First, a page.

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Wall Street Journal Begins Move To New Newsrooom

(The News Corp. Building in mid-town New York will be the new home to the Journal’s newsroom.)
The New York Observer examines the Wall Street Journal’s plans to move into a new newsroom later this week. The Journal will now be located at 1211 Avenue of Americas, the corporate headquarters of Rupert Murdoch’s News Corp.

The Observer reports:

On Friday, The Journal will move the bulk of its reporting operation to floors four through eight at the building reporters at the newspaper, bought last year by Mr. Murdoch, refer to as the Death Star.

The Observer describes the atmosphere of the old newsroom:

The Journal, until so recently the quiet, stentorian creation of Barney Kilgore, reported in a newsroom with the hush of the library about it by gentleman commuters generally more interested in making it home for dinner than making it to Michael’s for lunch, worried over by editors with a literary bee buzzing around in their fedoras, has been his for a year.

Insiders at the Journal paint a lively picture of the new digs:

“We want it to be the most modern and dynamic media space in the world,” wrote Dow Jones CEO Leslie Hinton in a memo to staff announcing the move last year. “It’s amoeba-like in some ways,” said Mr. Thomson. He was trying to describe the table at the center of the sixth-floor newsroom, where he’ll be sitting along with all of his top lieutenants. “Well, it’s more organic than that,” he continued. “It’s obviously designed in a way that at the very heart of it you can have a conversation between the news wires, the paper, online and Market Watch. It’s difficult to describe because it’s so unprecedented.”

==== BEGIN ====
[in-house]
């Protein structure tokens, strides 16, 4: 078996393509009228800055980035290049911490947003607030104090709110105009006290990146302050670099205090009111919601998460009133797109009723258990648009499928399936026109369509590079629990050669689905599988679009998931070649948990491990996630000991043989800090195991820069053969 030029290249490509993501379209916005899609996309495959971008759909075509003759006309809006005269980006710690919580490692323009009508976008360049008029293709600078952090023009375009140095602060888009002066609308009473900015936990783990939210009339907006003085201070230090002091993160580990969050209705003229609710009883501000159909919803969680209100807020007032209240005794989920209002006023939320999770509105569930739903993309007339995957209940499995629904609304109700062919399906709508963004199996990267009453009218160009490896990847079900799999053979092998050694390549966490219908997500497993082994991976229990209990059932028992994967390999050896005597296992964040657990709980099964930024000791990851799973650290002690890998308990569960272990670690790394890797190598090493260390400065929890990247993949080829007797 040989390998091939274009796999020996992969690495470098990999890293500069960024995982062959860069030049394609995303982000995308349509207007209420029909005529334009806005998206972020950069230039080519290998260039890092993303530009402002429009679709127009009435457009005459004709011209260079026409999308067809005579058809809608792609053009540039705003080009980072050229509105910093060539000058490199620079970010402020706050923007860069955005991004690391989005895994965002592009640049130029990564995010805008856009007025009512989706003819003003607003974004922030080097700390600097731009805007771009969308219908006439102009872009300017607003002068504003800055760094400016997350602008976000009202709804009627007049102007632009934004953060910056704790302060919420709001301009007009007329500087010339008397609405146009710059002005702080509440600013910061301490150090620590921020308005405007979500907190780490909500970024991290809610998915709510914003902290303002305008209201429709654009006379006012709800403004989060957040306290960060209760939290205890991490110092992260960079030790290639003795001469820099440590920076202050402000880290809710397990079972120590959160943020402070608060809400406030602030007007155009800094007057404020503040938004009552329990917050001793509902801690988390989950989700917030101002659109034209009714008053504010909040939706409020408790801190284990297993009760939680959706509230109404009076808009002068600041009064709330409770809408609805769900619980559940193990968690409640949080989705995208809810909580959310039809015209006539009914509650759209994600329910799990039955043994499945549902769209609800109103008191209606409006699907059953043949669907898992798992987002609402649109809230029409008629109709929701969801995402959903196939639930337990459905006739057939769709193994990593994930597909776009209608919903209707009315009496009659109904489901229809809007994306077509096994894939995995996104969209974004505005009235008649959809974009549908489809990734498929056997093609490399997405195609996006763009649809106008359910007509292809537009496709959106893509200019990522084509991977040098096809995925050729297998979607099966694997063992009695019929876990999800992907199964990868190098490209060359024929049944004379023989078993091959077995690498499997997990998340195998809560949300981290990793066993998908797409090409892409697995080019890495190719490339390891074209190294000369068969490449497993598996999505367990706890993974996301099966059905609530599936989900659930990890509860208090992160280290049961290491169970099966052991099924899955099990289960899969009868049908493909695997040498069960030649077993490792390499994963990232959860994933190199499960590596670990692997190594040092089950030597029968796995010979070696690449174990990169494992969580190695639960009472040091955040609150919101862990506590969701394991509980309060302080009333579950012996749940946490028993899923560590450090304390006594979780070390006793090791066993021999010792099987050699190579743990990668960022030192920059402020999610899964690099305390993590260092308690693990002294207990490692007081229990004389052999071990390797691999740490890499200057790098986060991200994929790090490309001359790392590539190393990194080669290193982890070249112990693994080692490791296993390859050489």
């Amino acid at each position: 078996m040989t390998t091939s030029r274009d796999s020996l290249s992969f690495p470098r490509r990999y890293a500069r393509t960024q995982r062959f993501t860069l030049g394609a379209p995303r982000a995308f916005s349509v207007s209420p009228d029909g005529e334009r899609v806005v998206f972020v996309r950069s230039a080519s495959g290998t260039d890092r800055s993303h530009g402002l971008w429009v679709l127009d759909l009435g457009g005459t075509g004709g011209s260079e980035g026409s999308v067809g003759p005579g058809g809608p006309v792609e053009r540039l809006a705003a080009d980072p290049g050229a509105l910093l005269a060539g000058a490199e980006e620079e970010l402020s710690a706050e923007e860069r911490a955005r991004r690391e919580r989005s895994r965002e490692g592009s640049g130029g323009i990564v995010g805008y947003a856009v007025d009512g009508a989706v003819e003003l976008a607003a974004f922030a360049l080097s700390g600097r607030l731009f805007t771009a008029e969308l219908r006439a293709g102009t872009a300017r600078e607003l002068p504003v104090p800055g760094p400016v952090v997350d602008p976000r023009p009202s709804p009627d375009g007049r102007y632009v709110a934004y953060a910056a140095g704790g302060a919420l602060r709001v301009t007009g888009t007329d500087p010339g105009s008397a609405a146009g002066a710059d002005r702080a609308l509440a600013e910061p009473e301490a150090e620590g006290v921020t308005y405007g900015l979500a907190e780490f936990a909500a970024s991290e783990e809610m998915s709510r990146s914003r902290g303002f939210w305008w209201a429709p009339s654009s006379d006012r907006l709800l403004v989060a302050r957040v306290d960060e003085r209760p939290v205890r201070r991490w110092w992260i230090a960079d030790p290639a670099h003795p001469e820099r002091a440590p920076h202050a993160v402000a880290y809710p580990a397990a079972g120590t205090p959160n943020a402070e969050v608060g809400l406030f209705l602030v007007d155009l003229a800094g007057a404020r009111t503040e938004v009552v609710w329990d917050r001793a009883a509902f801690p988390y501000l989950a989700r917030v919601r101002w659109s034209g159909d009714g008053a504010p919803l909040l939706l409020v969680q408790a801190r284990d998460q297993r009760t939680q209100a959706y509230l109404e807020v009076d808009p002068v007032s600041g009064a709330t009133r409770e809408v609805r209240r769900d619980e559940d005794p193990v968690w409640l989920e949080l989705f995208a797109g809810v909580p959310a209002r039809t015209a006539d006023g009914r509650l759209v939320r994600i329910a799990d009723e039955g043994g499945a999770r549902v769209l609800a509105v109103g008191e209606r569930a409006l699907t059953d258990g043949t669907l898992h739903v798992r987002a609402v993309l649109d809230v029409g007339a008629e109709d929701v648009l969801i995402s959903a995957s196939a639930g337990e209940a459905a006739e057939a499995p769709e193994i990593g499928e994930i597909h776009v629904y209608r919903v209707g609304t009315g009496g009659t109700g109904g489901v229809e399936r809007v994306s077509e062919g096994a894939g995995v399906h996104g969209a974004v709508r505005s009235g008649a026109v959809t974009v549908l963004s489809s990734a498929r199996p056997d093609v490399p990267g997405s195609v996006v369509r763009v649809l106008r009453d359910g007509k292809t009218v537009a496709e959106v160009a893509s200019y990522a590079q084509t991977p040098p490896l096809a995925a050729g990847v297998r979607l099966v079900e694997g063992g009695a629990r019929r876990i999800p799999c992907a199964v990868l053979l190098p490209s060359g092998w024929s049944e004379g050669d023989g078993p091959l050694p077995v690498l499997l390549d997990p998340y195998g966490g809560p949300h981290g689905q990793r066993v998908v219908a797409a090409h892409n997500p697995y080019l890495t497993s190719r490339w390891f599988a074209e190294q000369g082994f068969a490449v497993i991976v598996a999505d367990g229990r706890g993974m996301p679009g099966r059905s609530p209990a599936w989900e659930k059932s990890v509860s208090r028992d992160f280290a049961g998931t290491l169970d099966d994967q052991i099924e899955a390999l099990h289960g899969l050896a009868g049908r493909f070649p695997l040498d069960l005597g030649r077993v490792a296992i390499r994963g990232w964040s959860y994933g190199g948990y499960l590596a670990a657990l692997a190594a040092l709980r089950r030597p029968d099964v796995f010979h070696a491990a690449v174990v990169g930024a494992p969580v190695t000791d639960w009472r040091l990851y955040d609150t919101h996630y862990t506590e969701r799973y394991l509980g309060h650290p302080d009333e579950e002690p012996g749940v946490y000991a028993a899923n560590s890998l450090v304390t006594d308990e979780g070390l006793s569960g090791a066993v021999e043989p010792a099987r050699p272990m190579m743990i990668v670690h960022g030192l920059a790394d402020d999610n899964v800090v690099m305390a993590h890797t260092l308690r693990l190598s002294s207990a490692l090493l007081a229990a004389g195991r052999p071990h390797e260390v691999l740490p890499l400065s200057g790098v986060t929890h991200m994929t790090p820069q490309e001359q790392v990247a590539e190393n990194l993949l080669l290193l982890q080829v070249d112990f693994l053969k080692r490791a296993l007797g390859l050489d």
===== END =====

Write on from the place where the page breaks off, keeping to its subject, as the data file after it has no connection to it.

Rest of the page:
The floors are airy, with lots of sunlight. Editors will have offices with sliding glass doors and colorful chairs opposite their desks—bright, electric red for some, neon green for others. Reporters will be sitting in a wide-open, bullpen-style area with some reporters sitting two to the same long desk.

There is agreement that the move is in large part intended to push a cultural shift, make the newsrooms more active and energetic, make it easier for people to move around, and allow for greater access to Journal reporters who are increasingly being called on to report and create content across platforms:

The old office, with its sprawl of square feet and the premium on privacy for reporters gave off the air of a library more than a newsroom. Mr. Murdoch was not a fan. “He wants a hardscrabble, messy newsroom,” said one reporter. “He always hated the Journal newsroom because it was so quiet, even though people kind of liked it that way. He likes the notion that newsrooms are noisy and chaotic and that there are no divisions between desks—the idea that you’re all standing around and screaming and throwing copy around.”


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